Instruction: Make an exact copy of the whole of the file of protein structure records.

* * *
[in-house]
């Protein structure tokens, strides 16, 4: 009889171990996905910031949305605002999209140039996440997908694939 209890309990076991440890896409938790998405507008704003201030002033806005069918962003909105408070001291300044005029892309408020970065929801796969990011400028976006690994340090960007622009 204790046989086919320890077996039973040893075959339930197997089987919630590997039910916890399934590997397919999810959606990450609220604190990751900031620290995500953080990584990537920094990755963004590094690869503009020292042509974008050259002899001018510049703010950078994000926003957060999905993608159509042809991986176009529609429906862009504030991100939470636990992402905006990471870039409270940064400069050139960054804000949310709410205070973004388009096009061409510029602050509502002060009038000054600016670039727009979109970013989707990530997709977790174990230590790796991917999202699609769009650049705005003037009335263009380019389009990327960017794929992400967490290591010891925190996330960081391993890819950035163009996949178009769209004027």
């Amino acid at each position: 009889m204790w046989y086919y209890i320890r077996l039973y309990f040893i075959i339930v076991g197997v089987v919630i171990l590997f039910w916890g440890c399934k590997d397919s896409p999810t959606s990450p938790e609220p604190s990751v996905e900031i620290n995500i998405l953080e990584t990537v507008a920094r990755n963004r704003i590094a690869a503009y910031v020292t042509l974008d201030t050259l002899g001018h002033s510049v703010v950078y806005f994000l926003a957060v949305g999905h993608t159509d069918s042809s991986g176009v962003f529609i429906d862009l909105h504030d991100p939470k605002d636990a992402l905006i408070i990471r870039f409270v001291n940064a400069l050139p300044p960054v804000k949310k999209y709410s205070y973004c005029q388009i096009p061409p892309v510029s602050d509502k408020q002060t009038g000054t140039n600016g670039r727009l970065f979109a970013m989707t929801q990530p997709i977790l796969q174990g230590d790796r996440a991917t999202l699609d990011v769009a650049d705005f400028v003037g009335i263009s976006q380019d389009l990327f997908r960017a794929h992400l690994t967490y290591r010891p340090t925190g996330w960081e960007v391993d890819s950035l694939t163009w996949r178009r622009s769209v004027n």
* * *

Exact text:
[in-house]
């Protein structure tokens, strides 16, 4: 009889171990996905910031949305605002999209140039996440997908694939 209890309990076991440890896409938790998405507008704003201030002033806005069918962003909105408070001291300044005029892309408020970065929801796969990011400028976006690994340090960007622009 204790046989086919320890077996039973040893075959339930197997089987919630590997039910916890399934590997397919999810959606990450609220604190990751900031620290995500953080990584990537920094990755963004590094690869503009020292042509974008050259002899001018510049703010950078994000926003957060999905993608159509042809991986176009529609429906862009504030991100939470636990992402905006990471870039409270940064400069050139960054804000949310709410205070973004388009096009061409510029602050509502002060009038000054600016670039727009979109970013989707990530997709977790174990230590790796991917999202699609769009650049705005003037009335263009380019389009990327960017794929992400967490290591010891925190996330960081391993890819950035163009996949178009769209004027």
């Amino acid at each position: 009889m204790w046989y086919y209890i320890r077996l039973y309990f040893i075959i339930v076991g197997v089987v919630i171990l590997f039910w916890g440890c399934k590997d397919s896409p999810t959606s990450p938790e609220p604190s990751v996905e900031i620290n995500i998405l953080e990584t990537v507008a920094r990755n963004r704003i590094a690869a503009y910031v020292t042509l974008d201030t050259l002899g001018h002033s510049v703010v950078y806005f994000l926003a957060v949305g999905h993608t159509d069918s042809s991986g176009v962003f529609i429906d862009l909105h504030d991100p939470k605002d636990a992402l905006i408070i990471r870039f409270v001291n940064a400069l050139p300044p960054v804000k949310k999209y709410s205070y973004c005029q388009i096009p061409p892309v510029s602050d509502k408020q002060t009038g000054t140039n600016g670039r727009l970065f979109a970013m989707t929801q990530p997709i977790l796969q174990g230590d790796r996440a991917t999202l699609d990011v769009a650049d705005f400028v003037g009335i263009s976006q380019d389009l990327f997908r960017a794929h992400l690994t967490y290591r010891p340090t925190g996330w960081e960007v391993d890819s950035l694939t163009w996949r178009r622009s769209v004027n």